Pursuant to the Explanatory Note, the Commission’s proposed Public Statement will now accompany the MTN. There was no obligation to do so at this stage previously (in fact, preparation of the Public statement was only directed after the issuing of the MTN), and it enables Respondents to more expeditiously consider the proposed Public Statement and address that during the Representation Period, truncating this process.
The party receiving the MTN has 28 days to make written and/or oral representations to the decision maker. This 28 day limit is now applied generally under the Enforcement Powers Law and the Explanatory Note confirms that the Commission is now permitted to extend the representation period if necessary.
The timeframes for response to the MTN have been significantly tightened in the Explanatory Note. Previously, a respondent could indicate if it required a meeting for oral representations to be made, but under the Explanatory Note, the time in which the meeting should be requested has been restricted to within 3 days of receipt of the MTN, an extremely short deadline on any analysis, especially so, given that many respondents may believe their best prospects of success rest in a full hearing. The date and duration of the meeting should be agreed within 7 days.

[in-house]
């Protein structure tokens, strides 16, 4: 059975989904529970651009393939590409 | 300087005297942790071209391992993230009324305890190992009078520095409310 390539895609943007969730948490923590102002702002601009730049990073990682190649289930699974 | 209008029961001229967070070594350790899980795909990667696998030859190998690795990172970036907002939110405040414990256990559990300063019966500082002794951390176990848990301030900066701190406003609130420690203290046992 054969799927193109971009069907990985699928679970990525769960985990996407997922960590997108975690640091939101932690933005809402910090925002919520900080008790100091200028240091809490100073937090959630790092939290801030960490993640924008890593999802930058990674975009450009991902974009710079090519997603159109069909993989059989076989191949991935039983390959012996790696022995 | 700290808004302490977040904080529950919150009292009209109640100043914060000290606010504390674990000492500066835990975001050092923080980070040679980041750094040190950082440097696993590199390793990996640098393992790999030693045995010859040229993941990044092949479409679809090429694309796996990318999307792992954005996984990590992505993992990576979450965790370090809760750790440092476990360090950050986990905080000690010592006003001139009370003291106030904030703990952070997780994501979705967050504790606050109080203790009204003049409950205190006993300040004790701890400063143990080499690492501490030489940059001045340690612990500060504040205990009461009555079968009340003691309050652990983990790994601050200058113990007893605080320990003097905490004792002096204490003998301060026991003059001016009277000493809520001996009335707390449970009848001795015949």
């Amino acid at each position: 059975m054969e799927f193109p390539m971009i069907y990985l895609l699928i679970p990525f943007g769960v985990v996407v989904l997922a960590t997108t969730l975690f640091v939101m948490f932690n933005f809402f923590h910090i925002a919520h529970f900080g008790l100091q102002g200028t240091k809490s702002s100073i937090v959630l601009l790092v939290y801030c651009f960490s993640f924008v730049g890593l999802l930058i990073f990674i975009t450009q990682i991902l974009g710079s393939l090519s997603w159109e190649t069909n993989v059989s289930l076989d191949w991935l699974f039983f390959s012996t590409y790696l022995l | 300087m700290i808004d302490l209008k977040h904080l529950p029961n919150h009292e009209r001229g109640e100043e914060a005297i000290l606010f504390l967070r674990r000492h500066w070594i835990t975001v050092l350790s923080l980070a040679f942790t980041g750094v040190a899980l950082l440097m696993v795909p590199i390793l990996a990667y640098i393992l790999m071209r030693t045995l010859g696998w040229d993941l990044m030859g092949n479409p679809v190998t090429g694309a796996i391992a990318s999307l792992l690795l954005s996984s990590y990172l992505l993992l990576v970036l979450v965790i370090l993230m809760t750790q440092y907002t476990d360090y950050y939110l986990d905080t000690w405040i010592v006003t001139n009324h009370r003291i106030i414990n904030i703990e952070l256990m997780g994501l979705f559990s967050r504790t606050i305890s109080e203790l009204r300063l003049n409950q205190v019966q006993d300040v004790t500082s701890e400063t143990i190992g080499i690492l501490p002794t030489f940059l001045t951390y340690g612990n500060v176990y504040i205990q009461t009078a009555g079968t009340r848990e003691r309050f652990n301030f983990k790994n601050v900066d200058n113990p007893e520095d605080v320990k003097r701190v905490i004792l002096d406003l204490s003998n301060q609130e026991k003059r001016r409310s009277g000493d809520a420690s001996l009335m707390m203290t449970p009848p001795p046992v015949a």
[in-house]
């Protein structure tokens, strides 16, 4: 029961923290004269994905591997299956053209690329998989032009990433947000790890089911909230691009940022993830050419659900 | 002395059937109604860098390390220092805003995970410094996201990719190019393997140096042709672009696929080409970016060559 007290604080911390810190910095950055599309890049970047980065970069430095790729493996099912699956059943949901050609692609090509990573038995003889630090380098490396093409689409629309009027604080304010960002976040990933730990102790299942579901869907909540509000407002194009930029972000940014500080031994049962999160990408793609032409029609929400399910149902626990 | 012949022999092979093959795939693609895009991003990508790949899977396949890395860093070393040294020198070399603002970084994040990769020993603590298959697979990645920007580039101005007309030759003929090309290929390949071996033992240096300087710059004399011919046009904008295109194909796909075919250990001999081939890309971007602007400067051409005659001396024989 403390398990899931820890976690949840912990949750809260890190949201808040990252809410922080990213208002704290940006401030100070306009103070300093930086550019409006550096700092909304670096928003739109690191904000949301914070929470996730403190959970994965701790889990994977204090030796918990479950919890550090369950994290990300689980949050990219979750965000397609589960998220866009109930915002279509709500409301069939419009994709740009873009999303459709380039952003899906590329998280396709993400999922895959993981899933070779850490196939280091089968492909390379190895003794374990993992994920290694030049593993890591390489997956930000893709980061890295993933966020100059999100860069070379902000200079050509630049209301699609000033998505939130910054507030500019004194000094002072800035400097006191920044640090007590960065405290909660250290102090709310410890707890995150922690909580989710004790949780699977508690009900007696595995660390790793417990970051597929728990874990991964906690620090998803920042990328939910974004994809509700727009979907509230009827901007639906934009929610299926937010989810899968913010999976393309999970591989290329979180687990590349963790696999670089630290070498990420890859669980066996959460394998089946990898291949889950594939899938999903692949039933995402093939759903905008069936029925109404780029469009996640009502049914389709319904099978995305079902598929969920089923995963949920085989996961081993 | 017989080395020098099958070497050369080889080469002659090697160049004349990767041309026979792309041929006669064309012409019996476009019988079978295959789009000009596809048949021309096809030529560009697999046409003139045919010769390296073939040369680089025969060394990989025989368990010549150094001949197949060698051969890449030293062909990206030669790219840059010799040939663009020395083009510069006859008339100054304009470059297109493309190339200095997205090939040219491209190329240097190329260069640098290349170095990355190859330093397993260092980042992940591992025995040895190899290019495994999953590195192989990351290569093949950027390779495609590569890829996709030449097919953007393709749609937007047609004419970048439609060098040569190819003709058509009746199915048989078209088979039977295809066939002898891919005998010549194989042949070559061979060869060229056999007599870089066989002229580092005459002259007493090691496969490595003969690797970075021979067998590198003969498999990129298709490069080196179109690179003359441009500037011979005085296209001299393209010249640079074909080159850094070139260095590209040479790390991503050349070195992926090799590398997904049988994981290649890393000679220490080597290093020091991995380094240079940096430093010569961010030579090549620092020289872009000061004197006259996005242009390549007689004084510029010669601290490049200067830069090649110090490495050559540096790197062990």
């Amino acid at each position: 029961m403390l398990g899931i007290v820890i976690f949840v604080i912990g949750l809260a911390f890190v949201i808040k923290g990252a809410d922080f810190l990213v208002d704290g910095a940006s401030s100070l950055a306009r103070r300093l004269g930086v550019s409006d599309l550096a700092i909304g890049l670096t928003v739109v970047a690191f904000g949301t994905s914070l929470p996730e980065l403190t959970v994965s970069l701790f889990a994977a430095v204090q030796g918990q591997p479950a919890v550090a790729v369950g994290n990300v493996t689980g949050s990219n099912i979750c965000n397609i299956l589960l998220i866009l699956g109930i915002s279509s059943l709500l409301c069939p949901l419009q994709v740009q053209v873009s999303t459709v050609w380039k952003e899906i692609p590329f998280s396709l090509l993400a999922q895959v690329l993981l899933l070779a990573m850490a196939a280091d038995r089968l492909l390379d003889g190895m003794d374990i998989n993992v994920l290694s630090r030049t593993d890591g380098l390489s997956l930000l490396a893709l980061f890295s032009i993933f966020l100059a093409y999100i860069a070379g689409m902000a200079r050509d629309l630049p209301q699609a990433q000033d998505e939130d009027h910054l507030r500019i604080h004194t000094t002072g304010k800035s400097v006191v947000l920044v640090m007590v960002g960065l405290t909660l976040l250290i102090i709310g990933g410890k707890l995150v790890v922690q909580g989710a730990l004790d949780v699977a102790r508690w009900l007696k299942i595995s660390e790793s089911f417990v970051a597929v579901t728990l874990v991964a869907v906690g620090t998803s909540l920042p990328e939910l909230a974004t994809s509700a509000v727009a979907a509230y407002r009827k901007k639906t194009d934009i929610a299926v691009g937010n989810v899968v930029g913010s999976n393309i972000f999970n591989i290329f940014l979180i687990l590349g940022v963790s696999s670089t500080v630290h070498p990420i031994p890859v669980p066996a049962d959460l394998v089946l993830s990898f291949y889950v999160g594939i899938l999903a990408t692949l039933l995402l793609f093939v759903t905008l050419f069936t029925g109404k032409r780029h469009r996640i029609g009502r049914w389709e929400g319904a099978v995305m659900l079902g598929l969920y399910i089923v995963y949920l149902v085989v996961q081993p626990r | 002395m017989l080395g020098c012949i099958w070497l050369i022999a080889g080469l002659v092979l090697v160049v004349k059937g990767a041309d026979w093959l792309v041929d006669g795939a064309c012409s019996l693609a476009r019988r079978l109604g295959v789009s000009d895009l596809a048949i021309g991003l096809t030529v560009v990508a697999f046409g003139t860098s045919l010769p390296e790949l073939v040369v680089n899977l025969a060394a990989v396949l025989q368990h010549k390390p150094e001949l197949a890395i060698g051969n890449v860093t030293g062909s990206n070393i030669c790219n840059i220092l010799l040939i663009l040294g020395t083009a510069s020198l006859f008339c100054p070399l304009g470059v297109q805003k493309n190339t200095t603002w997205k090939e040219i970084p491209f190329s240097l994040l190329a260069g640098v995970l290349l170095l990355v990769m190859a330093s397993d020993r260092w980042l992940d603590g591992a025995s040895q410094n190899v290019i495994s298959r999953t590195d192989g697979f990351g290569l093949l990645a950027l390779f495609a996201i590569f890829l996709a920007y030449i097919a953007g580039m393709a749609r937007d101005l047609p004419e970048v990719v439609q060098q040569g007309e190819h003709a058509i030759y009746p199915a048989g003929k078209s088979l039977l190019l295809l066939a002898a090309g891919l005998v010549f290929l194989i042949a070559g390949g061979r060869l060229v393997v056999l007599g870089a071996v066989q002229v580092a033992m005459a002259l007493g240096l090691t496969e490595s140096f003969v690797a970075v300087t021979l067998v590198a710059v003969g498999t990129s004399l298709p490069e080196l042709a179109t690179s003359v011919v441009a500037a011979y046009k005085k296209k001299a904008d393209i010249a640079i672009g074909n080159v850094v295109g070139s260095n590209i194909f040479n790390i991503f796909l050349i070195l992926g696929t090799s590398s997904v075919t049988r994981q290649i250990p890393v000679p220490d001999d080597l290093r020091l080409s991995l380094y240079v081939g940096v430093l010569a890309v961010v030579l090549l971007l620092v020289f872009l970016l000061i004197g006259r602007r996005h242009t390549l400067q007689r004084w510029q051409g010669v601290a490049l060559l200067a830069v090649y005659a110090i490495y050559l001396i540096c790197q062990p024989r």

The enforcement process can be an extremely unsettling and stressful time and better-managed periods provide a more transparent timeframe and the tight deadlines may increase the pressure on respondents and their ability to seek legal advice and consider their position. This is why we recommend legal assistance is sought at an early stage.
The Explanatory Note restricts written representations to just one round, unless such representations relate to matters, which arose during the meeting and are invited at the decision maker’s direction before the end of the representation period. The decision maker will close the meeting when it is satisfied that the relevant party has had a fair and sufficient opportunity to make oral representations.
Finally, a party unsatisfied with the Commission’s decision has a right of appeal to the Royal Court. Under the Enforcement Powers Law, the permissible outcomes of that appeal have been changed to the effect that the Court can no longer dismiss the appeal in whole or in part.
As set out in the Explanatory Note, in determining the appeal, the Court must either confirm the Commission’s decision in whole or in part or set the decision of the Commission aside. If the Court considers it appropriate to do so, it may remit the matter to the Commission with such directions as the Court thinks fit. This provides more certainty of the outcome to appellants.
Our advocates are experienced in advising individuals and entities who are subject to investigation or regulatory decisions of the Commission. We recommend that you seek legal advice as soon as the possibility of regulatory investigation arises, this may give you the benefit of protection under legal advice privilege. The costs of legal advice in complying with an investigation, and sometimes of any fine imposed, might be covered by insurance. Check whether your insurance policy covers this and seek guidance from the insurer at the outset.